The minor in Food Studies is unique to Long Island and one of few in the New York metropolitan area. Food Studies is about more than food. It is about culture, human rights, race and class. It is about business, labor and international relations. Food Studies is also about science, sustainability, and health - what is good for the environment and for our bodies.
Why Food Studies?
Food Studies is an emerging and exciting field that is directly applicable to many academic and professional endeavors and occupations.
Food Studies courses raise a range of questions, such as:
What are the ethics of food production and eating?
What are the causes and responses to obesity, hunger, and food insecurity?
How do different food production systems impact the environment?
What is the relationship between food and inequality?
How do different cultural eating practices influence nutrition and diet?
How does government policy shape food practices?
How can food open a window to large-scale historical and geographical processes, such as globalization?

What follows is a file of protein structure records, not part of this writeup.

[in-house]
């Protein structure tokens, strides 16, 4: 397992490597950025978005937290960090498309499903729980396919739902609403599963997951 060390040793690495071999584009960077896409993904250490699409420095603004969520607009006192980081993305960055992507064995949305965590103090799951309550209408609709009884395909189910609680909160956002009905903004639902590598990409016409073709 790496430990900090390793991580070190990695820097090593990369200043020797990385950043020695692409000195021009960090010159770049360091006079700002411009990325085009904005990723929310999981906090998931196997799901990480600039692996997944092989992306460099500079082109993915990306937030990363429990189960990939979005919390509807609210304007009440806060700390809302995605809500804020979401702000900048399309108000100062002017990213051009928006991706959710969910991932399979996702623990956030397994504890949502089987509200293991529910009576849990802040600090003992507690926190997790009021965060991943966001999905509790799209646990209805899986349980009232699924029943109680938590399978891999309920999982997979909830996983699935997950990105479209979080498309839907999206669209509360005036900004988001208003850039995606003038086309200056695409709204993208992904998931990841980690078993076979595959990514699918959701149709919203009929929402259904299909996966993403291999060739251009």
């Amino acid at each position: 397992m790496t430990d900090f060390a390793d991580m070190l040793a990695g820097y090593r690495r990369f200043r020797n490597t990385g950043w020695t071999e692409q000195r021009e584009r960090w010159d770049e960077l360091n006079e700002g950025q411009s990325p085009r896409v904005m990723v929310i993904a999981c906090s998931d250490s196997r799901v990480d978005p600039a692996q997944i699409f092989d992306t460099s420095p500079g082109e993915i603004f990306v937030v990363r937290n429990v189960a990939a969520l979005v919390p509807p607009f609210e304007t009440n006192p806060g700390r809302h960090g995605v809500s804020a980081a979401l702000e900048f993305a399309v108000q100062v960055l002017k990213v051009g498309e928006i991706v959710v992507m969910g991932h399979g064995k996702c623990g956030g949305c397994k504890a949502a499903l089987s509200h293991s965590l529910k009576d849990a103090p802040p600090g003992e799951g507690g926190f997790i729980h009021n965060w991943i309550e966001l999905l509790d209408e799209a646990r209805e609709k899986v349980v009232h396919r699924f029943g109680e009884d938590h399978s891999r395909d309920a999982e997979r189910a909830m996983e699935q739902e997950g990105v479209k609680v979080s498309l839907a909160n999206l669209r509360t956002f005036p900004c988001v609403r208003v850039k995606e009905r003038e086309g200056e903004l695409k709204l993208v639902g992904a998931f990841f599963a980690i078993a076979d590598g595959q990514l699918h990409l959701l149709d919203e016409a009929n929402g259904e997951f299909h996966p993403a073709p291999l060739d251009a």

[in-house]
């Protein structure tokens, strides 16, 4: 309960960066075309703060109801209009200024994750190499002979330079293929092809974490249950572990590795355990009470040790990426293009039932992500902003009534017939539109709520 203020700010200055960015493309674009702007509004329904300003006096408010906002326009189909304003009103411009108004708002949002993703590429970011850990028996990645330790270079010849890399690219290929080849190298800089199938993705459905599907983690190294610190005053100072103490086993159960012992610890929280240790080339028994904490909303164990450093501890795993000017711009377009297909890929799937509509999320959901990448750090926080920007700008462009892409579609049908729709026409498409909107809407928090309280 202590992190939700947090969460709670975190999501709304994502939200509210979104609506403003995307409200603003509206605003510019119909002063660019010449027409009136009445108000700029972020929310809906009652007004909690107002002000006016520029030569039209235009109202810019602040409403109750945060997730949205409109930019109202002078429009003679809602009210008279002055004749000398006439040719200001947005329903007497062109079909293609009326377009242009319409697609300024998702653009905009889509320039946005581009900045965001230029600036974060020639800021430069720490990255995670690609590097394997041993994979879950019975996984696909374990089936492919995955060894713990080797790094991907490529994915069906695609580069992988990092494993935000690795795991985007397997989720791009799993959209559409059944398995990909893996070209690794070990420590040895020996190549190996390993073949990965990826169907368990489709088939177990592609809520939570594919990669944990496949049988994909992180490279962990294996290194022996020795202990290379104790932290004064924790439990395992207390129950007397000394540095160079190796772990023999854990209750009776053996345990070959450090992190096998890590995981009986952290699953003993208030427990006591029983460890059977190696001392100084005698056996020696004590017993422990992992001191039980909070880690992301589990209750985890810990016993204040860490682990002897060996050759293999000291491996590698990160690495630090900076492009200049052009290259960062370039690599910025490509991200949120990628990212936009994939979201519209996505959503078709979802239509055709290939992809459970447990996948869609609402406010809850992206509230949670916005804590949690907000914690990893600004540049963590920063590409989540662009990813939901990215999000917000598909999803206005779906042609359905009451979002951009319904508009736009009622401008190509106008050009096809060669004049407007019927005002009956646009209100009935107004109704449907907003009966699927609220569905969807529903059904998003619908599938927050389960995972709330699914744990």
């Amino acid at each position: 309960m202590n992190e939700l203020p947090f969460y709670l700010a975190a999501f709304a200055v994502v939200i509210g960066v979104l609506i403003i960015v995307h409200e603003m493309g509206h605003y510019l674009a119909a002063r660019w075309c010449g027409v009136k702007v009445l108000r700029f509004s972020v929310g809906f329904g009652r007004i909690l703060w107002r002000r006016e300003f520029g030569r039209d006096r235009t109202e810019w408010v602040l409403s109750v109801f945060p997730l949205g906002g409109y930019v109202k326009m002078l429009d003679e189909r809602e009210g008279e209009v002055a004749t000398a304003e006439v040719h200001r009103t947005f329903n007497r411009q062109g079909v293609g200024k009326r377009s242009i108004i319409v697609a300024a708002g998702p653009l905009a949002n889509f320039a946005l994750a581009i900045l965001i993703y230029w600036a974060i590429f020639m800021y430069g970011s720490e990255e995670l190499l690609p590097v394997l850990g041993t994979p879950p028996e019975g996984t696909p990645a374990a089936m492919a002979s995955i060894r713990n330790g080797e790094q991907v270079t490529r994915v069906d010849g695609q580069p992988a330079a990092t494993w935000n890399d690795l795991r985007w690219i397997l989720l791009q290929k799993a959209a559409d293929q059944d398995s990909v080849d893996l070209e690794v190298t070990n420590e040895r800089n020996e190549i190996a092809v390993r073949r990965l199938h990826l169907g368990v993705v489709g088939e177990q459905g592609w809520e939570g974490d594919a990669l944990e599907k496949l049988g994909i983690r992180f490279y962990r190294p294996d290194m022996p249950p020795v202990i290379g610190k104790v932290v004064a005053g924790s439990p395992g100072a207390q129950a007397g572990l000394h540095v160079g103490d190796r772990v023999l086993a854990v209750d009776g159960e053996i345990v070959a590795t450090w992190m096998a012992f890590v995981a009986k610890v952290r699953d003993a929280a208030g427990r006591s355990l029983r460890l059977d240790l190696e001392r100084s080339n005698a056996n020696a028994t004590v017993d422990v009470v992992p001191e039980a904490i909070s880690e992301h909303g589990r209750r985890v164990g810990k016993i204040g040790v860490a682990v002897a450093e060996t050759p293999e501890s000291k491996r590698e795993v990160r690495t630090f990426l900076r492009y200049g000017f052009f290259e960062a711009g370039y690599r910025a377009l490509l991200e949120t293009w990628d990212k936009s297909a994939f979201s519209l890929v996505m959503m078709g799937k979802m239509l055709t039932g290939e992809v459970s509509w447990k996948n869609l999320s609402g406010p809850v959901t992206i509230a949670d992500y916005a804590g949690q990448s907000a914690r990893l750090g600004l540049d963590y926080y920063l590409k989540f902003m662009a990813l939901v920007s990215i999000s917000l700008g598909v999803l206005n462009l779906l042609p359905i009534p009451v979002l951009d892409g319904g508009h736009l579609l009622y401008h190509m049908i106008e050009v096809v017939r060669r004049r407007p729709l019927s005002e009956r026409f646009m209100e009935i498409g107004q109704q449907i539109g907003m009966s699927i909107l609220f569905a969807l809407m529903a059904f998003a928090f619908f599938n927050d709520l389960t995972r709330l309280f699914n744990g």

What can iconic representations of food in writing and film teach us about colonialism, race and gender?
More about the minor
A minor in Food Studies would complement a number of different majors, including anthropology, biology, business, communications, community health, economics, English, environmental resources, global studies, Italian Studies, journalism, Latin America and Caribbean Studies, philosophy, sociology, and sustainability, among other areas of study.
Sharryn M. Kasmir, PhD
Professor and Chair, Department of Anthropology
Room 200E Davison Hall, South Campus